Human Exceptionalism

Arnold Schwarzenegger: “Kowtowing to Big Biotech”

I have a piece in today’s San Francisco Chronicle lambasting California Gov. Arnold Schwarzenegger for “Kowtowing to Big Biotech”(the paper’s headline that isn’t in the online version.) I have had a burr in my behind about my governor ever since he endorsed Proposition 71 two weeks before the 2004 election. At that time, he was popular and believed to be a strict fiscal conservative. (What a joke that turned out to be!) Prior to the endorsement, the measure showed 71 leading but polling under 50%, meaning it was beatable. After the endorsement, the deal was done and the initiative passed easily–adding $6 billion to California’s backbreaking bond obligations at a time when CA was (we still are) arterially bleeding red ink.

Bad Arnold. But that isn’t all he has done wrong in this regard. From my column:

Ever since, the CIRM has been mired in controversy–including charges of conflicts of interest, and shameless executive pay raises. And proving the old adage about the ease of spending other people’s money, earlier this year, the CIRM shelled out $271 million – not for research into cures–but to help finance construction of plush biotech research centers.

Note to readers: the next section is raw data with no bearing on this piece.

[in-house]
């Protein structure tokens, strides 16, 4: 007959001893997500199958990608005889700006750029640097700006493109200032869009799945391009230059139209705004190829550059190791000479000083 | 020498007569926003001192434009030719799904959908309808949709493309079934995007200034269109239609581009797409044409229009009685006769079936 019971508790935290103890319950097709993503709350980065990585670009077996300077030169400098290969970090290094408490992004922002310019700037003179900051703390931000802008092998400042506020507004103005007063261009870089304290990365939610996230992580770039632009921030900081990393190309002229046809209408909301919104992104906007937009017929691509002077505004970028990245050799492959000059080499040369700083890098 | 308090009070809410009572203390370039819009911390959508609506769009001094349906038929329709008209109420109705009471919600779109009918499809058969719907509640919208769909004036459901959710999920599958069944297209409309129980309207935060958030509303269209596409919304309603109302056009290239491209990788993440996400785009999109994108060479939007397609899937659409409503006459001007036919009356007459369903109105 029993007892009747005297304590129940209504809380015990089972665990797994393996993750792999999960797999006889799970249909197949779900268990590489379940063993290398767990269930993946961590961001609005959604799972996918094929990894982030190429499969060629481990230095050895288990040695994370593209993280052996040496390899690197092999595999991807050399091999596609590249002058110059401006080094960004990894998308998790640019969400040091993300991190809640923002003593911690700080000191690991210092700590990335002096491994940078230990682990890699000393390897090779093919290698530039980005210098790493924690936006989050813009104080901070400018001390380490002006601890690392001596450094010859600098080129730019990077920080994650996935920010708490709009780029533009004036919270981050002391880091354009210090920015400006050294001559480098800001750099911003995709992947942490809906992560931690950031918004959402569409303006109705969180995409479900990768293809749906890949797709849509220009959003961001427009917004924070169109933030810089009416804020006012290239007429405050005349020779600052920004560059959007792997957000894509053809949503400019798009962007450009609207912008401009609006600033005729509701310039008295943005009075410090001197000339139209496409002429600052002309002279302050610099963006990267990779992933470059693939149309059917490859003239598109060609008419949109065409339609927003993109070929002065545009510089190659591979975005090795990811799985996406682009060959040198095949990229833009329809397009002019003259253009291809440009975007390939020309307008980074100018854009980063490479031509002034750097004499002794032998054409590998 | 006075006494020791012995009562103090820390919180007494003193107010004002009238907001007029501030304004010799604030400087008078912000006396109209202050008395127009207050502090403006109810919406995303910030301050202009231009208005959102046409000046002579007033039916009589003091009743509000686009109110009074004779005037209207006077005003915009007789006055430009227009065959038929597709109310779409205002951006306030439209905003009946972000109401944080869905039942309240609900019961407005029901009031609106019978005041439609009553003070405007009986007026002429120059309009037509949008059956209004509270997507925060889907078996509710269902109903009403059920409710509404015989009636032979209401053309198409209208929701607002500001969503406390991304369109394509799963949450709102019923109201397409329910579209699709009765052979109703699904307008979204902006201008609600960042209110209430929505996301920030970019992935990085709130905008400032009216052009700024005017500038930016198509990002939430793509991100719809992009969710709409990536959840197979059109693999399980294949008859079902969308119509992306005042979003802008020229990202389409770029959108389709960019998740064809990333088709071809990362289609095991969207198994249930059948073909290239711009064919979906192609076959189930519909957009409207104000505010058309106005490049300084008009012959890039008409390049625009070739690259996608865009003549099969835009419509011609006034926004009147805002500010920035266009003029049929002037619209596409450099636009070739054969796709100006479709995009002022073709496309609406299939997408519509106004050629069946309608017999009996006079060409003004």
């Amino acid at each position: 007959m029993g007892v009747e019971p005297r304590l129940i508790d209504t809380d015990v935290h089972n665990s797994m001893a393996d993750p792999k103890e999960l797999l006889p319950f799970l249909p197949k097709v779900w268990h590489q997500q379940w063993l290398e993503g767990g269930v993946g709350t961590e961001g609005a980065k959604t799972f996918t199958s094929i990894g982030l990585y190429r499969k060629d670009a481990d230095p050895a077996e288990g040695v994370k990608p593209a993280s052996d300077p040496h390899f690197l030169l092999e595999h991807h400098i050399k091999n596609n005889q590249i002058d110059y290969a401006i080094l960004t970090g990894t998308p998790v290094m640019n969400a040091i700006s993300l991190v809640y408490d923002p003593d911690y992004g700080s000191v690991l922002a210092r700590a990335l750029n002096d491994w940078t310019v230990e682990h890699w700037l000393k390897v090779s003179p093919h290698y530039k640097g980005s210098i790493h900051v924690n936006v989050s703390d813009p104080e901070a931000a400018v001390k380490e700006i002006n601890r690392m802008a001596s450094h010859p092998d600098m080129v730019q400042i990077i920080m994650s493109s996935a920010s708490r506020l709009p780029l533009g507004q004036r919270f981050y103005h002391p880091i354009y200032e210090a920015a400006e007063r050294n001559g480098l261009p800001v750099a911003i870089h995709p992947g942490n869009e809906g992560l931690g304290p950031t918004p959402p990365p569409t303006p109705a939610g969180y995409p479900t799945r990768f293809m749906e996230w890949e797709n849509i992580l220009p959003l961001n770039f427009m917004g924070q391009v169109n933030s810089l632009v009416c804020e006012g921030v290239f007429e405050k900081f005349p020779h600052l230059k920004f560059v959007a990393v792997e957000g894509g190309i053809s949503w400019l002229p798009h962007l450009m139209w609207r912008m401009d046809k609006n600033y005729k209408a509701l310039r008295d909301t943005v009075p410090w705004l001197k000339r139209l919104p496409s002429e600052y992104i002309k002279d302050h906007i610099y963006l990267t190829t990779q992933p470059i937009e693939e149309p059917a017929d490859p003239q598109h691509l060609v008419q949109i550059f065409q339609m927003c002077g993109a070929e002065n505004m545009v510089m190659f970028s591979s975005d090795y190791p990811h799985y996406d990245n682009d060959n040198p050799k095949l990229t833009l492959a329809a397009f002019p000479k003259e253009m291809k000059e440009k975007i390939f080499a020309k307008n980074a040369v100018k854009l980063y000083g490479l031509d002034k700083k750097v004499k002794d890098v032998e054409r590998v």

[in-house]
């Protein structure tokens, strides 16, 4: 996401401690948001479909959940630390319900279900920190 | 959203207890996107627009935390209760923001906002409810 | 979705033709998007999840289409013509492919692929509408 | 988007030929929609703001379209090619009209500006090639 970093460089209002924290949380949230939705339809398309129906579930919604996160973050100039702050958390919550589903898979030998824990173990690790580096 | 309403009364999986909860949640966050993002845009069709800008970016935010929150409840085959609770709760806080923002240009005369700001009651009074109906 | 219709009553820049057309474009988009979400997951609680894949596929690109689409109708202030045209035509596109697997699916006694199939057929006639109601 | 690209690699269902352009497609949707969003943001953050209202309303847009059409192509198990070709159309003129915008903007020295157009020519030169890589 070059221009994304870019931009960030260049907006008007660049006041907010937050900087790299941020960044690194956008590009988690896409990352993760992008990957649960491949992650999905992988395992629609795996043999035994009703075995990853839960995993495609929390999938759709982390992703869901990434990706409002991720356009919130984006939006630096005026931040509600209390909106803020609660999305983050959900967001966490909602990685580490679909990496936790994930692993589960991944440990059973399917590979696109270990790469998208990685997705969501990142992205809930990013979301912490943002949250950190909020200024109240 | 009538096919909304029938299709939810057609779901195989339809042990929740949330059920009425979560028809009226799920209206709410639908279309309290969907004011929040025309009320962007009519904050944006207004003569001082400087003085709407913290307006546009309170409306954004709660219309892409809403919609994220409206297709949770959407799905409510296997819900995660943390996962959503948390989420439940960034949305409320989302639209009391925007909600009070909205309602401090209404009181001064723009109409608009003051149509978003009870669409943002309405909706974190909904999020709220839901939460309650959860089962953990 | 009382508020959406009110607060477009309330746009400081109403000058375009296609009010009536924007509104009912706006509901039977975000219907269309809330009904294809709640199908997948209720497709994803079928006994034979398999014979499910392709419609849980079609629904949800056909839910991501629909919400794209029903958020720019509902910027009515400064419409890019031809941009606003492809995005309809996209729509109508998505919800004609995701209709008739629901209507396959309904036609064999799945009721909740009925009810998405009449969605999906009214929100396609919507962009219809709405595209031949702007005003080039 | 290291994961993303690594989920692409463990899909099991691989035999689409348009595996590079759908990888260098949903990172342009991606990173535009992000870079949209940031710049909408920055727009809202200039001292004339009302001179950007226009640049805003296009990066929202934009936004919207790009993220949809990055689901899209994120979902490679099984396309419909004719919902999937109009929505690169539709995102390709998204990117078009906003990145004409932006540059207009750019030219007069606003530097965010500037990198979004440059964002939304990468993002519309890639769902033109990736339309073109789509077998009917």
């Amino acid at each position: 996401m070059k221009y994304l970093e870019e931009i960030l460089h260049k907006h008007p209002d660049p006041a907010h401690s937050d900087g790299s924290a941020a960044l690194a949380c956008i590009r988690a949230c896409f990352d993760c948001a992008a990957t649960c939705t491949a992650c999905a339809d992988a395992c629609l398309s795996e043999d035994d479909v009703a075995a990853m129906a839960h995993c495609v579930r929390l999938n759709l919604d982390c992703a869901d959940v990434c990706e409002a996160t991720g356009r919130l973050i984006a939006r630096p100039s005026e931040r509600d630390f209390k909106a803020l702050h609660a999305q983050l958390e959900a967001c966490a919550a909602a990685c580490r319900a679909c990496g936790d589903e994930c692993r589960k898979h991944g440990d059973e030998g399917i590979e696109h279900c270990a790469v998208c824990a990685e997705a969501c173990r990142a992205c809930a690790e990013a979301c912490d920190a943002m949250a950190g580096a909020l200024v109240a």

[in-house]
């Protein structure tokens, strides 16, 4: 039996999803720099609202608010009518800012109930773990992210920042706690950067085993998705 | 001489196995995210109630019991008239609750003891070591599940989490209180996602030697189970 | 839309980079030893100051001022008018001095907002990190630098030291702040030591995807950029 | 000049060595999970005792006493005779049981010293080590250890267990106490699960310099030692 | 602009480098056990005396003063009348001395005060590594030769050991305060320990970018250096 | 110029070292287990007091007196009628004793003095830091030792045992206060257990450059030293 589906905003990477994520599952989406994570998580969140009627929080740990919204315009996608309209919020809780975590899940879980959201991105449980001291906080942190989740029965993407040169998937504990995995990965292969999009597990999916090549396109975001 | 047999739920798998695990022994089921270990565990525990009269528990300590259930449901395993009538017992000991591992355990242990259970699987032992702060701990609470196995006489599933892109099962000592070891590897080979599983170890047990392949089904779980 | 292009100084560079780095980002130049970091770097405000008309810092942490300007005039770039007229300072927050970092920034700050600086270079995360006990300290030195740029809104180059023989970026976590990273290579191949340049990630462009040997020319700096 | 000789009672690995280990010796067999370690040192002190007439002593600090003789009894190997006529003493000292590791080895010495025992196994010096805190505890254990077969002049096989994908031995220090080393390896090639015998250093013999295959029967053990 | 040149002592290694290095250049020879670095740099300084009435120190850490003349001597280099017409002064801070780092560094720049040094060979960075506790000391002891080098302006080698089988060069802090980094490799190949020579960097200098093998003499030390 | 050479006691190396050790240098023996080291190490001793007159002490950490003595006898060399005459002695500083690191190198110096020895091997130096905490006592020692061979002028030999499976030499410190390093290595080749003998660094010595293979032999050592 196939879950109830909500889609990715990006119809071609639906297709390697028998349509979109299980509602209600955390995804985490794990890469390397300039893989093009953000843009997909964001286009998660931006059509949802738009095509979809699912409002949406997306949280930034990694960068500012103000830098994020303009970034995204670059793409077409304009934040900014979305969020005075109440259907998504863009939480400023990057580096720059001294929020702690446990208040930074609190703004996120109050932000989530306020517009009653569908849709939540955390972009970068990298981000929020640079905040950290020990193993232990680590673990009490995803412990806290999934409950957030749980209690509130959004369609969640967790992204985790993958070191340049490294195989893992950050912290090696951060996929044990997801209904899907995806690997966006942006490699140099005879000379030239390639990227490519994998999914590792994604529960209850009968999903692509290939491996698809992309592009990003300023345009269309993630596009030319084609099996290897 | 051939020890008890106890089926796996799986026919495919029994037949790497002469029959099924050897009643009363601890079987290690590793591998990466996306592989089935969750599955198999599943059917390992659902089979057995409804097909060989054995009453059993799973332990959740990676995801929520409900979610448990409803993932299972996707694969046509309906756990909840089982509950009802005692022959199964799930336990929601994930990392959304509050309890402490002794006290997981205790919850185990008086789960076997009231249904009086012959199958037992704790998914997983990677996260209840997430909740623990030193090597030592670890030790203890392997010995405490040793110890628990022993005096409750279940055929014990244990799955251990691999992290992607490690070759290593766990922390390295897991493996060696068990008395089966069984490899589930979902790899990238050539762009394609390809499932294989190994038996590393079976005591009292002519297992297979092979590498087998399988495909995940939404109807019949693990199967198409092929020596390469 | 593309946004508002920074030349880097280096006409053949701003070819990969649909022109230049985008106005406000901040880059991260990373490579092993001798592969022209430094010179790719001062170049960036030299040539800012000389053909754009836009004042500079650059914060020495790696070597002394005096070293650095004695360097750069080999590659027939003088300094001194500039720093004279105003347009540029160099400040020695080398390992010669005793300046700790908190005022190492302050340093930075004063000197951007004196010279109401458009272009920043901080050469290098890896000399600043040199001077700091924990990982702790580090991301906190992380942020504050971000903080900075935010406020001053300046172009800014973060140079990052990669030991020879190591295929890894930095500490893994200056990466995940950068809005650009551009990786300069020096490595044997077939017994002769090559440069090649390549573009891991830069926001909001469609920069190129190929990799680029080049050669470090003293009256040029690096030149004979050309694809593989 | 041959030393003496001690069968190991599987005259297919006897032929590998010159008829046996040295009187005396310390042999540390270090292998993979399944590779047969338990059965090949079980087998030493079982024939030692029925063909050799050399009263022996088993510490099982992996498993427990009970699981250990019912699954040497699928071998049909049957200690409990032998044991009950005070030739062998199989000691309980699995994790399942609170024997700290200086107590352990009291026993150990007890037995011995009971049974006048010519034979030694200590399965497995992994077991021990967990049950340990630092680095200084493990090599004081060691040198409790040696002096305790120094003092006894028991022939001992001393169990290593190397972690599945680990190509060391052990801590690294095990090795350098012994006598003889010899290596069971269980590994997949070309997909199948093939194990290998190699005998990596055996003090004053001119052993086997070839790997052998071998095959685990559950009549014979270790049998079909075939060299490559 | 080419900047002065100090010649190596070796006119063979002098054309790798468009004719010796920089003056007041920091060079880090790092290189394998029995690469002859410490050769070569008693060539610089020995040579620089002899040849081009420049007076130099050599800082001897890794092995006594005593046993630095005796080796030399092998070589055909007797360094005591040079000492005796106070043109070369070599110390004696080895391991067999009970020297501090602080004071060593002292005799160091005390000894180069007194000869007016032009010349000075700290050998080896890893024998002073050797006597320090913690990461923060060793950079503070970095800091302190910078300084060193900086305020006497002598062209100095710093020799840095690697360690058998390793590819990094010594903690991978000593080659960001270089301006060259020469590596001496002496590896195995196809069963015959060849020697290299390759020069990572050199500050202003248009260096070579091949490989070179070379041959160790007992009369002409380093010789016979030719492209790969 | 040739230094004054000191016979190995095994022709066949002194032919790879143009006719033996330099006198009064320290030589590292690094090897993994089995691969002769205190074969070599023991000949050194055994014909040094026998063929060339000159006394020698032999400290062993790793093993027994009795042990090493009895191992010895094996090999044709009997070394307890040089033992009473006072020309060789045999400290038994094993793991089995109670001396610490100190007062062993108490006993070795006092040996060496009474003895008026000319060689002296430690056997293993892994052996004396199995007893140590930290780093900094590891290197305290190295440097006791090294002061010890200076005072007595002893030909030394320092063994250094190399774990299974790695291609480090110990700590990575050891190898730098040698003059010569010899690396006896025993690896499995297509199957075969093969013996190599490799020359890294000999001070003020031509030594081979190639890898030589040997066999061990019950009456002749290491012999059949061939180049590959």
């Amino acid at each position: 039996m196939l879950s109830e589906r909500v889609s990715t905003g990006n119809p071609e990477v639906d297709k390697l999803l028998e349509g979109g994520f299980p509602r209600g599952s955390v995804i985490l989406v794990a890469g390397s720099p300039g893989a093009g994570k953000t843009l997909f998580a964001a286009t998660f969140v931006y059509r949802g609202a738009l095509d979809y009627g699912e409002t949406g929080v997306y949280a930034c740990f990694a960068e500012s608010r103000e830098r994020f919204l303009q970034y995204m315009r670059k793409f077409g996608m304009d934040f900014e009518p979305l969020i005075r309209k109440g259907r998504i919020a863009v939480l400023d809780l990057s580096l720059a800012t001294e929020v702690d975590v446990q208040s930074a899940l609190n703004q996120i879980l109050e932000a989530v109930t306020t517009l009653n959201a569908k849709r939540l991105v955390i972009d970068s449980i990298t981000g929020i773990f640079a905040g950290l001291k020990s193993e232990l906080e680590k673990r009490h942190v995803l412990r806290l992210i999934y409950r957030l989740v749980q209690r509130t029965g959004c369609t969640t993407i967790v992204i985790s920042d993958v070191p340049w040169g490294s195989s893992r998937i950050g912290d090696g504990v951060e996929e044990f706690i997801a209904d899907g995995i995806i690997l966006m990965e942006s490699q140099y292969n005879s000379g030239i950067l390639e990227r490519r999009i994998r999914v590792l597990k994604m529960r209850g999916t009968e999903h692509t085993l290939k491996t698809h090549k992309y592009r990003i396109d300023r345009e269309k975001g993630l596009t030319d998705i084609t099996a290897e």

And what was Schwarzenegger doing as the CIRM bought Cadillac buildings on California citizens’ credit card? Rather than chide the administrators to spend the people’s borrowed money more prudently, the governor instead enthusiastically applauded the agency’s opulence in a CIRM press release.

One of the sleazy ways proponents of 71 gained votes was to promise that the poor would have access to treatments derived from the CIRM’s research grants. I knew that was just campaign pabulum, and so it came to pass with administrators refusing to create rules making it so. So the left wing California legislature tried to force the promise to be kept with SB 1565, primarily authored by Santa Monica (San Francisco, South) Democrat Sheila Kuehl, one of the most radical members of the Senate. It passed overwhelmingly. Guess what?

Thus, it came as little surprise when Schwarzenegger revived his most famous movie role and “terminated” SB1565, claiming incongruously that it “does nothing to advance the will of over 7 million voters,” when precisely the opposite–assuring access for the poor to CIRM-facilitated treatments–was clearly part of the package voters thought they bought when passing Proposition 71.

I conclude:

In backing the CIRM’s fiscal profligacy and giving the back of his hand to the poor and the ill through his veto, Schwarzenegger made a joke of his reputation as a fiscal conservative and bipartisan consensus builder. How sad that the once mighty Arnold, who came to Sacramento vowing to smash boxes, has instead assumed the role of a mere industry retainer.

Bad Arnold. Bad, bad Arnold.

Update: Schwarzenegger now says California needs a $7 billion loan to carry on, adding cogency to my argument that he was and is derelict in supporting the boondoggle that is Proposition 71.